In terms of what happens in issue #7, we have logical forward motion flowing directly from Superman having outed himself as Clark Kent last week, which, since Lois is dead, wouldn't have much mattered if Ma and Pa were also dead (the way they are in the New 52, say), but was in fact the first clue that they were very much alive and would appear soon. And here they are, in another classic super-hero nightmare scenario - the assault on the loved ones. If the pattern holds, they'll be dead in a week or two and Superman will be pushed to a new height of dictatorial overreach, where what will mostly be left is to see how the rest of the universe lines up, whether behind or against him.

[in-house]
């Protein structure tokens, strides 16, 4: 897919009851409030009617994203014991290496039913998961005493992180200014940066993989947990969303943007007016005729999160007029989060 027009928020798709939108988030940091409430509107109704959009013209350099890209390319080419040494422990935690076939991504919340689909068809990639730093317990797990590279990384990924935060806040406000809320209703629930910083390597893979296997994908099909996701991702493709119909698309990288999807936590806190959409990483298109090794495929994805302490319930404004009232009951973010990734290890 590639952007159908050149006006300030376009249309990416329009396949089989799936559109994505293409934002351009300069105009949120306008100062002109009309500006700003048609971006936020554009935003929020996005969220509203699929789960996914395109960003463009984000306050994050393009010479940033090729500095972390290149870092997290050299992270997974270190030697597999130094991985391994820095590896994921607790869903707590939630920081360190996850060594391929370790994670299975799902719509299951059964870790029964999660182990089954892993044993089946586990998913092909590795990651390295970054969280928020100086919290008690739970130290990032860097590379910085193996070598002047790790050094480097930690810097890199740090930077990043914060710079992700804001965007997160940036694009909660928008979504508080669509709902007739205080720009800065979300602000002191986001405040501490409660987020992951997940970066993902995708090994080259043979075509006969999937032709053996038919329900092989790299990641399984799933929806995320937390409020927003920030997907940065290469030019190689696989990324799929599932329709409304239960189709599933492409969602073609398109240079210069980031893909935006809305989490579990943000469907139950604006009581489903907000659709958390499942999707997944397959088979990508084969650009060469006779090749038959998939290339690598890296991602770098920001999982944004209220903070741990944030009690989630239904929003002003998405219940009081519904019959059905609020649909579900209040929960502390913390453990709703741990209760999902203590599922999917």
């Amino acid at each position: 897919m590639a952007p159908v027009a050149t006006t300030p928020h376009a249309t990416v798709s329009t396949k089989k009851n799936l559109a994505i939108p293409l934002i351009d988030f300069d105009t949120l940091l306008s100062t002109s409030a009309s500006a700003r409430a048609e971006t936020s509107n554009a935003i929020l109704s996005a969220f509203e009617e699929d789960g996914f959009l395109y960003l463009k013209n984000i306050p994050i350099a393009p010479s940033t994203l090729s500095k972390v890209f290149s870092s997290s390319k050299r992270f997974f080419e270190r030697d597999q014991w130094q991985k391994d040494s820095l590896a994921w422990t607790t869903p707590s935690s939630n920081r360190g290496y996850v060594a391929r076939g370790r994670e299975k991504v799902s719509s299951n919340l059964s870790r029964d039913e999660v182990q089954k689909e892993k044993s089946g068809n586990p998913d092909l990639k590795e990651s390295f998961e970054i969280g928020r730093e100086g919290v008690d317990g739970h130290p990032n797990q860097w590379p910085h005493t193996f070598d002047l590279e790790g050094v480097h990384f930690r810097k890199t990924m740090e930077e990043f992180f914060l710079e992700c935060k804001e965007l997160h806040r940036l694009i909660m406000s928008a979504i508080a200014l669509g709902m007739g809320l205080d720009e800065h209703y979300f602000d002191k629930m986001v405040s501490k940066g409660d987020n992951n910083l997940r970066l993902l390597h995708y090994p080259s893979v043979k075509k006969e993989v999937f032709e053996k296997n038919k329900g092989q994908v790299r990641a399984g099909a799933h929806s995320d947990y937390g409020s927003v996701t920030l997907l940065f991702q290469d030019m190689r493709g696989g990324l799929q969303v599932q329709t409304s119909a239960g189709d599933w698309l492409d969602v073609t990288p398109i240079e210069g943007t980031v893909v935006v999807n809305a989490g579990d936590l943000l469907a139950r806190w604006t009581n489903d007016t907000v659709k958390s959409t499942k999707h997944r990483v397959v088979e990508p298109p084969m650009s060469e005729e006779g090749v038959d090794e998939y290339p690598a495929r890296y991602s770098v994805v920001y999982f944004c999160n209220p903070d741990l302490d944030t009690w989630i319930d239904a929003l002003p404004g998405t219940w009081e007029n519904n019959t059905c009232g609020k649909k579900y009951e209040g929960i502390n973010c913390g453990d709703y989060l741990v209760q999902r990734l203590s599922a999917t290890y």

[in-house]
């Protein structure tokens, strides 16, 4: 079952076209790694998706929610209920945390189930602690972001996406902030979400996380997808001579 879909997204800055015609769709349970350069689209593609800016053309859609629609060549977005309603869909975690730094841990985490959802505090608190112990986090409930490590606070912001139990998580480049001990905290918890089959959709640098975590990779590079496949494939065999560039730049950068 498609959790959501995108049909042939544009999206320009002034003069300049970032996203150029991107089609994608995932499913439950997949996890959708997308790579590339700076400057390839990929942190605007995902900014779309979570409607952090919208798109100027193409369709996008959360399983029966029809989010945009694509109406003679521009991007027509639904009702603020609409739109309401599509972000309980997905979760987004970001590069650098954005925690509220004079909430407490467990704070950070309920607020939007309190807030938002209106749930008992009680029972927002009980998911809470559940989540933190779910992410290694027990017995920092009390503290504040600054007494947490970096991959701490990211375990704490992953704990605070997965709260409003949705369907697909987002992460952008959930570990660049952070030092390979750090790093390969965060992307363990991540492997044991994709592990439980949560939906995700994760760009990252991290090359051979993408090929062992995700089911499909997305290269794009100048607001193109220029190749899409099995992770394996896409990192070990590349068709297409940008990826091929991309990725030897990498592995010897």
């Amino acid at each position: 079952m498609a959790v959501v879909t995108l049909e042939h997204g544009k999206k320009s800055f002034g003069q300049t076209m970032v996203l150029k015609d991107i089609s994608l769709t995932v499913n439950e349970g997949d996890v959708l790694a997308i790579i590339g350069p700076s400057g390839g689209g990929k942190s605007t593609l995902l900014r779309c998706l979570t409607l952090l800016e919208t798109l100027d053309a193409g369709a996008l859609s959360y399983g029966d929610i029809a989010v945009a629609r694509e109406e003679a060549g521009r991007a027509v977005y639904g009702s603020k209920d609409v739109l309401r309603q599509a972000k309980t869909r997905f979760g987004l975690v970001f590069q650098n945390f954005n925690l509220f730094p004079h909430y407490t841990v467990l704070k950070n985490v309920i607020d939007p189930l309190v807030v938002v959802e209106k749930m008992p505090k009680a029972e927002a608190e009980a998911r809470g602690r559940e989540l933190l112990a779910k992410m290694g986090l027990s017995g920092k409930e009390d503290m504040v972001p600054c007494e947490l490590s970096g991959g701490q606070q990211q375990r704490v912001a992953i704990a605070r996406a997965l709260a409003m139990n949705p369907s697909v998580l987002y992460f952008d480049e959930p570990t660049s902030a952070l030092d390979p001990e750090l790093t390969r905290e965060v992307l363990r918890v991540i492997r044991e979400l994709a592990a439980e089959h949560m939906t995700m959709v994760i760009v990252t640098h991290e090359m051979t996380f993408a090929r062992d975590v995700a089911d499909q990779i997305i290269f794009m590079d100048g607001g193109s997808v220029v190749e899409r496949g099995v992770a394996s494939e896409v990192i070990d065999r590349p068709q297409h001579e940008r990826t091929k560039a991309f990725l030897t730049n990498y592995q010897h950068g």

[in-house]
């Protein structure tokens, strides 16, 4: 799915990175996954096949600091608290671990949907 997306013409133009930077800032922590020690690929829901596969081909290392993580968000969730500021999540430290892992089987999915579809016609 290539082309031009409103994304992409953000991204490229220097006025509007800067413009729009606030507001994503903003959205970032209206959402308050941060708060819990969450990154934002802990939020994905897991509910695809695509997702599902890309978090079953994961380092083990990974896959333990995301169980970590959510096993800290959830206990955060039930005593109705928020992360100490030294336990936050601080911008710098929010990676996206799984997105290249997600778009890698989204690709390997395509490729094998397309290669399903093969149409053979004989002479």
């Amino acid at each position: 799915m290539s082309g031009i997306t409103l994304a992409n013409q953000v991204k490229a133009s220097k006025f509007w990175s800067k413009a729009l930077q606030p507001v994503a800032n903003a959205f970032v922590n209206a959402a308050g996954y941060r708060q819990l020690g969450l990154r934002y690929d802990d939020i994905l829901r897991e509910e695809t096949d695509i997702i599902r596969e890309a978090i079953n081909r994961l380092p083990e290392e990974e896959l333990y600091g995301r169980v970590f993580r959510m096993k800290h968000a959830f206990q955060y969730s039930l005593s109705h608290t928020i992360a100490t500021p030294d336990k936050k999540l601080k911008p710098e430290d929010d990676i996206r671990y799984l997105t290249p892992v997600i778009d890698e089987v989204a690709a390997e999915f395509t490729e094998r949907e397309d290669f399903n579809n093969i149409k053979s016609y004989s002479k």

I know you can't wait.

5Art - 5: I liked Raapack's work from the start and only wish he had stuck around throughout.

3Cover Art - 3: Sure. Whatever. Good work on Wonder Woman but no immediate relevance to the story. I guess she'll play an important role over the next two weeks while this cover is still in rotation.

Mild Mannered Reviews


Note: Month dates are from the issue covers, not the actual date when the comic went on sale.

January 2013

February 2013 March 2013 April 2013 May 2013 June 2013 July 2013 August 2013 September 2013 October 2013 November 2013 December 2013